The mechanism for flooding in the Elk Valley might be the same as it was a hundred years ago, but the manner in which it affects community and how we respond has changed significantly. There have been nine noted flood events since the settlement of coal mining communities in the Elk Valley, the first of which occurred in June 1903 and the most recent in June 2013.
In the early years of the Elk Valley, private landowners took matters into their own hands to protect their personal property in times of flooding. They built temporary dikes, riprapped banks with whatever material was available, as well as constructed diversion channels and bulldozed ditches to drain water. These efforts, however, sometimes resulted in altercations with authorities.
Beginning with the 1954 flood, communities were more prepared for spring floods. They attended flood defense meetings and were better coordinated in their efforts of sandbagging, patrolling and emergency response. In 1974, citizens and communities started asking for flood financial assistance, and the government dispatched equipment into the Elk River and tributary streams to dredge and channelize the river. After the 1986 flood, decision makers noted that floodplains were for flooding and they discouraged the clearing of trees along the river and floodplains, as well as river dredging, in an effort to protect fish habitat. In 1995 the province announced an $18 million flood-assistance package. The most recent flood of 2013 saw highly coordinated efforts between RDEK Emergency Services, municipalities, RCMP, local fire departments and Search and Rescue. Clearly our response to flooding is evolving to a more systematic approach.
Flooding is natural; it is only a problem when it affects people and infrastructure. Damage from flooding is always extensive: washed out roads and railway bridges, harm to homes, and interruptions of industrial activities can suspend operations and affect livelihoods. To assess the effects of this flooding on the Elk Valley communities, the Elk River Alliance surveyed community residents and conducted oral history interviews.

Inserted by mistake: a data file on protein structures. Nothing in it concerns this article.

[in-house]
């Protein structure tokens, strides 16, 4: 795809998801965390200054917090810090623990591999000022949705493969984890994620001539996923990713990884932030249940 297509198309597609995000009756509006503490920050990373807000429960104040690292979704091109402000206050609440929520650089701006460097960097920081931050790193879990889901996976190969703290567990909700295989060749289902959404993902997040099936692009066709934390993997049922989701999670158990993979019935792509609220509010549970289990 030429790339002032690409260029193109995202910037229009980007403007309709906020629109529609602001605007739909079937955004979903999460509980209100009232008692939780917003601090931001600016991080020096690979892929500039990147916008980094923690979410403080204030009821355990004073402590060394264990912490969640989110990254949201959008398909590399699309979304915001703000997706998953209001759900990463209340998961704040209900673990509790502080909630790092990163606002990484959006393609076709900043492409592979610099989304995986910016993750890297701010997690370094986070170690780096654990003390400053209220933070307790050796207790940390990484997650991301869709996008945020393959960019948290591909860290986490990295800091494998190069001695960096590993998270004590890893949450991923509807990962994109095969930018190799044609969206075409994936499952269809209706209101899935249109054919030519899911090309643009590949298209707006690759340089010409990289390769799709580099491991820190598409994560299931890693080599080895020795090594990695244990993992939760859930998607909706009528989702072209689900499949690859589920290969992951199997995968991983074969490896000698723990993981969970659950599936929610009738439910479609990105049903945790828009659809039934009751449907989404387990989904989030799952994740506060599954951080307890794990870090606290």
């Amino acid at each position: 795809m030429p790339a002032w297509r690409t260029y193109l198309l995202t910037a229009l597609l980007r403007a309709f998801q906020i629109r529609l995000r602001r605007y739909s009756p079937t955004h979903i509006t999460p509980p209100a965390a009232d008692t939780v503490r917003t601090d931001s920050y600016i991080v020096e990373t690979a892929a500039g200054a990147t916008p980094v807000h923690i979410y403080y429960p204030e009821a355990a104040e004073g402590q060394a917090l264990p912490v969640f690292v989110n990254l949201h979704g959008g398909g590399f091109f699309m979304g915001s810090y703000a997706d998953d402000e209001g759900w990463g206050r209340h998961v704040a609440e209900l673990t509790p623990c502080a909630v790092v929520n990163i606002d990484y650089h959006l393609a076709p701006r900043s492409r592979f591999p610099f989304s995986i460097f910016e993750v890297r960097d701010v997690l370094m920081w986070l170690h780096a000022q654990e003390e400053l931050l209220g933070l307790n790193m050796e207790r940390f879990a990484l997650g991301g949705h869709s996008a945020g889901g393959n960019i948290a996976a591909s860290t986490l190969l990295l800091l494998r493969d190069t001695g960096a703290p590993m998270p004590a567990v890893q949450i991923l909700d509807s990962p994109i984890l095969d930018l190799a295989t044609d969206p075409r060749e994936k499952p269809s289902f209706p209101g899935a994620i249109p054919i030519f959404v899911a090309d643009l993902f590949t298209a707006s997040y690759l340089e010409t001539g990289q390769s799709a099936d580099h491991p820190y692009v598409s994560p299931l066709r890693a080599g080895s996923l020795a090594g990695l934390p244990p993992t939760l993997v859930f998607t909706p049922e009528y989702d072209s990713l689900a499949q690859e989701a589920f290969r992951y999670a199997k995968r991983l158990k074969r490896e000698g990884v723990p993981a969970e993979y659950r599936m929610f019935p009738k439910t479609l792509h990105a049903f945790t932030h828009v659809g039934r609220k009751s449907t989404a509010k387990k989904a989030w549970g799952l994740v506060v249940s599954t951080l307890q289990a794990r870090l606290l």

Flooding in the Elk Valley was a concern for most respondents. Primary concerns were for infrastructure damage and environmental impacts. They indicated apprehension over communities being isolated, risk to their personal property and overall cost of flood mitigation to taxpayers. Community also expressed concern about industrial activity with potential for mine tailing ponds to spill over or fail in a flood, as well as the impacts of escalating forestry activity in the watershed.
In regard to flood protection and mitigation, residents placed an emphasis on preventing negative impacts of flooding using non-structural flood mitigation methods, wherever possible. The preferred strategies were protecting and enhancing the riparian areas (i.e. natural area between river and higher land) and municipal zoning. Many residents voiced concern about the knee-jerk reaction to flooding with short-term fixes and funding that pays for infrastructure replacement. “Why fix failures; why not invest in protection and improvements?” Dredging was the least supported mitigation strategy. Community also requested that there be greater flood education available to the public, such as which areas are common flood hazard locations.
Community residents showed concern for the environment, primarily damages to the environment resulting from flooding and our attempts to stop it. Many expressed a desire to study evolving flood mitigation methods that are effective while maintaining healthy riparian ecosystems. Residents value healthy ecosystems and questioned the impact of flooding on wildlife, fish, tourism and recreation experiences.
To find out more about how flooding affects wildlife and the environment, and to learn more about flood mitigation options that improve habitat, read next week’s Elk River Current article.